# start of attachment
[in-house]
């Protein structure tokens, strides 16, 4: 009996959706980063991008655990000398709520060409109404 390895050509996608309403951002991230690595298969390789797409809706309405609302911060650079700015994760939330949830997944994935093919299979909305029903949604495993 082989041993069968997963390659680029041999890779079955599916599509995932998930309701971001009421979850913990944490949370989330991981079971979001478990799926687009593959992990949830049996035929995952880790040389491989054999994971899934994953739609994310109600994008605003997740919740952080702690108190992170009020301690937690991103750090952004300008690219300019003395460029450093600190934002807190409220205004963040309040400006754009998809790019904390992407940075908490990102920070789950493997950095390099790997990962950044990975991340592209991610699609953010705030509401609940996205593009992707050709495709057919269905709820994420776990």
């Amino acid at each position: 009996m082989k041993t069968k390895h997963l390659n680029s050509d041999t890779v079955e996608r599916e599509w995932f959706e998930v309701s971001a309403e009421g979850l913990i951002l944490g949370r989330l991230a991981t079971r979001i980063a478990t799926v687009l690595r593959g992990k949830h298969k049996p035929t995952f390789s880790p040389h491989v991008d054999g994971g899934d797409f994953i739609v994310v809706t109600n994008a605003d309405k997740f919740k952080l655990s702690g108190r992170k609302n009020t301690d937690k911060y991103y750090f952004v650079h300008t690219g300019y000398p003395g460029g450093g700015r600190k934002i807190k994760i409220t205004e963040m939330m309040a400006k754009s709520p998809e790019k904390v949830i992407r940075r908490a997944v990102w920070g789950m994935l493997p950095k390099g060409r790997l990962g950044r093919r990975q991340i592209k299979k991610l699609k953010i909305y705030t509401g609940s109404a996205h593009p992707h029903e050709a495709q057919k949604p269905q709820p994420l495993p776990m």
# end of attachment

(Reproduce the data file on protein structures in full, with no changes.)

[in-house]
């Protein structure tokens, strides 16, 4: 009996959706980063991008655990000398709520060409109404 390895050509996608309403951002991230690595298969390789797409809706309405609302911060650079700015994760939330949830997944994935093919299979909305029903949604495993 082989041993069968997963390659680029041999890779079955599916599509995932998930309701971001009421979850913990944490949370989330991981079971979001478990799926687009593959992990949830049996035929995952880790040389491989054999994971899934994953739609994310109600994008605003997740919740952080702690108190992170009020301690937690991103750090952004300008690219300019003395460029450093600190934002807190409220205004963040309040400006754009998809790019904390992407940075908490990102920070789950493997950095390099790997990962950044990975991340592209991610699609953010705030509401609940996205593009992707050709495709057919269905709820994420776990």
């Amino acid at each position: 009996m082989k041993t069968k390895h997963l390659n680029s050509d041999t890779v079955e996608r599916e599509w995932f959706e998930v309701s971001a309403e009421g979850l913990i951002l944490g949370r989330l991230a991981t079971r979001i980063a478990t799926v687009l690595r593959g992990k949830h298969k049996p035929t995952f390789s880790p040389h491989v991008d054999g994971g899934d797409f994953i739609v994310v809706t109600n994008a605003d309405k997740f919740k952080l655990s702690g108190r992170k609302n009020t301690d937690k911060y991103y750090f952004v650079h300008t690219g300019y000398p003395g460029g450093g700015r600190k934002i807190k994760i409220t205004e963040m939330m309040a400006k754009s709520p998809e790019k904390v949830i992407r940075r908490a997944v990102w920070g789950m994935l493997p950095k390099g060409r790997l990962g950044r093919r990975q991340i592209k299979k991610l699609k953010i909305y705030t509401g609940s109404a996205h593009p992707h029903e050709a495709q057919k949604p269905q709820p994420l495993p776990m």